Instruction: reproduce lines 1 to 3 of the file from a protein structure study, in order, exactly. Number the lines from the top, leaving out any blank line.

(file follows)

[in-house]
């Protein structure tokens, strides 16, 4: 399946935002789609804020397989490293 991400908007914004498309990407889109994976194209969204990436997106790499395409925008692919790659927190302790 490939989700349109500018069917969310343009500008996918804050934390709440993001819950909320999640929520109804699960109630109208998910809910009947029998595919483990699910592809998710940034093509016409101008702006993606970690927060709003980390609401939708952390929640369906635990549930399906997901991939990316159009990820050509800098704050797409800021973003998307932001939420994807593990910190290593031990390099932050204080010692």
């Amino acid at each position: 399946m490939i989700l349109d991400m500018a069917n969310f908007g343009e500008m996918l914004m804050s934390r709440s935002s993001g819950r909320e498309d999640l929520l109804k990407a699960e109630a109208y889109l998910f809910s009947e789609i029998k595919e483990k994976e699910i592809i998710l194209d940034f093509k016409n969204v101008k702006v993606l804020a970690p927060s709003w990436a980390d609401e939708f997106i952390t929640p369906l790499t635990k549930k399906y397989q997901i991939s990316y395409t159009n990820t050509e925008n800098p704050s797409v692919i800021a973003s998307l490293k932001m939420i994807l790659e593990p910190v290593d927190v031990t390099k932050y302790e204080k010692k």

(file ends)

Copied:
[in-house]
């Protein structure tokens, strides 16, 4: 399946935002789609804020397989490293 991400908007914004498309990407889109994976194209969204990436997106790499395409925008692919790659927190302790 490939989700349109500018069917969310343009500008996918804050934390709440993001819950909320999640929520109804699960109630109208998910809910009947029998595919483990699910592809998710940034093509016409101008702006993606970690927060709003980390609401939708952390929640369906635990549930399906997901991939990316159009990820050509800098704050797409800021973003998307932001939420994807593990910190290593031990390099932050204080010692």
């Amino acid at each position: 399946m490939i989700l349109d991400m500018a069917n969310f908007g343009e500008m996918l914004m804050s934390r709440s935002s993001g819950r909320e498309d999640l929520l109804k990407a699960e109630a109208y889109l998910f809910s009947e789609i029998k595919e483990k994976e699910i592809i998710l194209d940034f093509k016409n969204v101008k702006v993606l804020a970690p927060s709003w990436a980390d609401e939708f997106i952390t929640p369906l790499t635990k549930k399906y397989q997901i991939s990316y395409t159009n990820t050509e925008n800098p704050s797409v692919i800021a973003s998307l490293k932001m939420i994807l790659e593990p910190v290593d927190v031990t390099k932050y302790e204080k010692k």